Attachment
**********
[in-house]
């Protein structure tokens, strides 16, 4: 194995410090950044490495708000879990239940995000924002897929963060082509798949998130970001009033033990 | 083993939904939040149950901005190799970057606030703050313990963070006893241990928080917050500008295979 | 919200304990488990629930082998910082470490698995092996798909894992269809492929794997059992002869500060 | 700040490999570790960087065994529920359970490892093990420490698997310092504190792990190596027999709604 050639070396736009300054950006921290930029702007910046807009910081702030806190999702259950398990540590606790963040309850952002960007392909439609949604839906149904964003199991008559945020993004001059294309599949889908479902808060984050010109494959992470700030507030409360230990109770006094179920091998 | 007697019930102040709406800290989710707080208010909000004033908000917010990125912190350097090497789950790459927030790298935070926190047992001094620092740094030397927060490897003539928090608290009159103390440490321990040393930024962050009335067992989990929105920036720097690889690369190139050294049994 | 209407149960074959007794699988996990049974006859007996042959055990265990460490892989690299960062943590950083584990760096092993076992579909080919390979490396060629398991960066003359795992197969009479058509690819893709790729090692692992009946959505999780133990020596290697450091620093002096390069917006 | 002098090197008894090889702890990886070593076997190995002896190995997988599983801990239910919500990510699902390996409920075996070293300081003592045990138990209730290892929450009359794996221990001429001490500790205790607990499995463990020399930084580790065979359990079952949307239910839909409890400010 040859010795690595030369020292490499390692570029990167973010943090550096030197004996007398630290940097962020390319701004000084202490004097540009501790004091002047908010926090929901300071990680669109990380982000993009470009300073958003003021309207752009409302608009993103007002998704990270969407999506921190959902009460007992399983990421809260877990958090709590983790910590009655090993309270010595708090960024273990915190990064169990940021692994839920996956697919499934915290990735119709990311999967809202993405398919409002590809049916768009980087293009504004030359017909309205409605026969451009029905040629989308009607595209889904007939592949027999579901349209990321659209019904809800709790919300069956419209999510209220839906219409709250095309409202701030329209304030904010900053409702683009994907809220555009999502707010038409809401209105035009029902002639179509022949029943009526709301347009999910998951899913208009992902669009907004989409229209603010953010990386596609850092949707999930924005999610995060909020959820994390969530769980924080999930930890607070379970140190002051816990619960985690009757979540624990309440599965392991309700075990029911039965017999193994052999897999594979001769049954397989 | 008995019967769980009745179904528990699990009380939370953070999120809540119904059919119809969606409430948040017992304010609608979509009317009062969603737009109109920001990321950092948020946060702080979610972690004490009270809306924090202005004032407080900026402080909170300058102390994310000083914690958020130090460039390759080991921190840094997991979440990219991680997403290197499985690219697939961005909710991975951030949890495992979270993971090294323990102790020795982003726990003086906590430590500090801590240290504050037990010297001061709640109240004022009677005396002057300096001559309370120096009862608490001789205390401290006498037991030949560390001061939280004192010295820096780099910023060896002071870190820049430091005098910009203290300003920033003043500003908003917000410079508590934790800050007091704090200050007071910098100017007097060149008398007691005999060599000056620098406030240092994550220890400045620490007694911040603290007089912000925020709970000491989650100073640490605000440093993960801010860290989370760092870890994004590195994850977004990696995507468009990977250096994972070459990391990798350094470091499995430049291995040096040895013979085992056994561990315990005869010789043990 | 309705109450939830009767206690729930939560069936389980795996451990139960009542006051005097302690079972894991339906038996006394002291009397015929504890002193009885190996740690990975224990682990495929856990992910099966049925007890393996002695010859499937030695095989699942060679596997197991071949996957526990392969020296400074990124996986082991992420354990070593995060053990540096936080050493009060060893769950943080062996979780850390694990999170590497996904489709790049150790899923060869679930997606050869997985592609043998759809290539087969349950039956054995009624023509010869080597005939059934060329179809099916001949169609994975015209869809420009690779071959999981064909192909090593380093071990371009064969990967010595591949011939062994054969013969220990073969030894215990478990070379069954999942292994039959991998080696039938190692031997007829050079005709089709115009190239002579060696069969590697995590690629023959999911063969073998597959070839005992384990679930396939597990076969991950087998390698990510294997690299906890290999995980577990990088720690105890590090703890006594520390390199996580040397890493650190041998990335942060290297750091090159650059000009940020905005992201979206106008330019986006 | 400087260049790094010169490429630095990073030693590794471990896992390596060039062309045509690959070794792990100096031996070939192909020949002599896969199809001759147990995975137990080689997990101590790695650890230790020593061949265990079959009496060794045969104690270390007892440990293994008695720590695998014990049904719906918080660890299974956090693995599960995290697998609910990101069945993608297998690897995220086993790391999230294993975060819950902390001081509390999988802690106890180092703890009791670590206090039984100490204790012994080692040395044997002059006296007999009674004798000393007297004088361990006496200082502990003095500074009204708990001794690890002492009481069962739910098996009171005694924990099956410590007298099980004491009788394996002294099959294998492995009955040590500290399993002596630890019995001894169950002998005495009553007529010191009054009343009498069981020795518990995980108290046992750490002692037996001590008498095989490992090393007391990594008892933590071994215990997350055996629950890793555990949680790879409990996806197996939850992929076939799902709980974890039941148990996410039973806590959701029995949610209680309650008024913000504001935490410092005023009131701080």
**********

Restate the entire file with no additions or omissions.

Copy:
[in-house]
């Protein structure tokens, strides 16, 4: 194995410090950044490495708000879990239940995000924002897929963060082509798949998130970001009033033990 | 083993939904939040149950901005190799970057606030703050313990963070006893241990928080917050500008295979 | 919200304990488990629930082998910082470490698995092996798909894992269809492929794997059992002869500060 | 700040490999570790960087065994529920359970490892093990420490698997310092504190792990190596027999709604 050639070396736009300054950006921290930029702007910046807009910081702030806190999702259950398990540590606790963040309850952002960007392909439609949604839906149904964003199991008559945020993004001059294309599949889908479902808060984050010109494959992470700030507030409360230990109770006094179920091998 | 007697019930102040709406800290989710707080208010909000004033908000917010990125912190350097090497789950790459927030790298935070926190047992001094620092740094030397927060490897003539928090608290009159103390440490321990040393930024962050009335067992989990929105920036720097690889690369190139050294049994 | 209407149960074959007794699988996990049974006859007996042959055990265990460490892989690299960062943590950083584990760096092993076992579909080919390979490396060629398991960066003359795992197969009479058509690819893709790729090692692992009946959505999780133990020596290697450091620093002096390069917006 | 002098090197008894090889702890990886070593076997190995002896190995997988599983801990239910919500990510699902390996409920075996070293300081003592045990138990209730290892929450009359794996221990001429001490500790205790607990499995463990020399930084580790065979359990079952949307239910839909409890400010 040859010795690595030369020292490499390692570029990167973010943090550096030197004996007398630290940097962020390319701004000084202490004097540009501790004091002047908010926090929901300071990680669109990380982000993009470009300073958003003021309207752009409302608009993103007002998704990270969407999506921190959902009460007992399983990421809260877990958090709590983790910590009655090993309270010595708090960024273990915190990064169990940021692994839920996956697919499934915290990735119709990311999967809202993405398919409002590809049916768009980087293009504004030359017909309205409605026969451009029905040629989308009607595209889904007939592949027999579901349209990321659209019904809800709790919300069956419209999510209220839906219409709250095309409202701030329209304030904010900053409702683009994907809220555009999502707010038409809401209105035009029902002639179509022949029943009526709301347009999910998951899913208009992902669009907004989409229209603010953010990386596609850092949707999930924005999610995060909020959820994390969530769980924080999930930890607070379970140190002051816990619960985690009757979540624990309440599965392991309700075990029911039965017999193994052999897999594979001769049954397989 | 008995019967769980009745179904528990699990009380939370953070999120809540119904059919119809969606409430948040017992304010609608979509009317009062969603737009109109920001990321950092948020946060702080979610972690004490009270809306924090202005004032407080900026402080909170300058102390994310000083914690958020130090460039390759080991921190840094997991979440990219991680997403290197499985690219697939961005909710991975951030949890495992979270993971090294323990102790020795982003726990003086906590430590500090801590240290504050037990010297001061709640109240004022009677005396002057300096001559309370120096009862608490001789205390401290006498037991030949560390001061939280004192010295820096780099910023060896002071870190820049430091005098910009203290300003920033003043500003908003917000410079508590934790800050007091704090200050007071910098100017007097060149008398007691005999060599000056620098406030240092994550220890400045620490007694911040603290007089912000925020709970000491989650100073640490605000440093993960801010860290989370760092870890994004590195994850977004990696995507468009990977250096994972070459990391990798350094470091499995430049291995040096040895013979085992056994561990315990005869010789043990 | 309705109450939830009767206690729930939560069936389980795996451990139960009542006051005097302690079972894991339906038996006394002291009397015929504890002193009885190996740690990975224990682990495929856990992910099966049925007890393996002695010859499937030695095989699942060679596997197991071949996957526990392969020296400074990124996986082991992420354990070593995060053990540096936080050493009060060893769950943080062996979780850390694990999170590497996904489709790049150790899923060869679930997606050869997985592609043998759809290539087969349950039956054995009624023509010869080597005939059934060329179809099916001949169609994975015209869809420009690779071959999981064909192909090593380093071990371009064969990967010595591949011939062994054969013969220990073969030894215990478990070379069954999942292994039959991998080696039938190692031997007829050079005709089709115009190239002579060696069969590697995590690629023959999911063969073998597959070839005992384990679930396939597990076969991950087998390698990510294997690299906890290999995980577990990088720690105890590090703890006594520390390199996580040397890493650190041998990335942060290297750091090159650059000009940020905005992201979206106008330019986006 | 400087260049790094010169490429630095990073030693590794471990896992390596060039062309045509690959070794792990100096031996070939192909020949002599896969199809001759147990995975137990080689997990101590790695650890230790020593061949265990079959009496060794045969104690270390007892440990293994008695720590695998014990049904719906918080660890299974956090693995599960995290697998609910990101069945993608297998690897995220086993790391999230294993975060819950902390001081509390999988802690106890180092703890009791670590206090039984100490204790012994080692040395044997002059006296007999009674004798000393007297004088361990006496200082502990003095500074009204708990001794690890002492009481069962739910098996009171005694924990099956410590007298099980004491009788394996002294099959294998492995009955040590500290399993002596630890019995001894169950002998005495009553007529010191009054009343009498069981020795518990995980108290046992750490002692037996001590008498095989490992090393007391990594008892933590071994215990997350055996629950890793555990949680790879409990996806197996939850992929076939799902709980974890039941148990996410039973806590959701029995949610209680309650008024913000504001935490410092005023009131701080």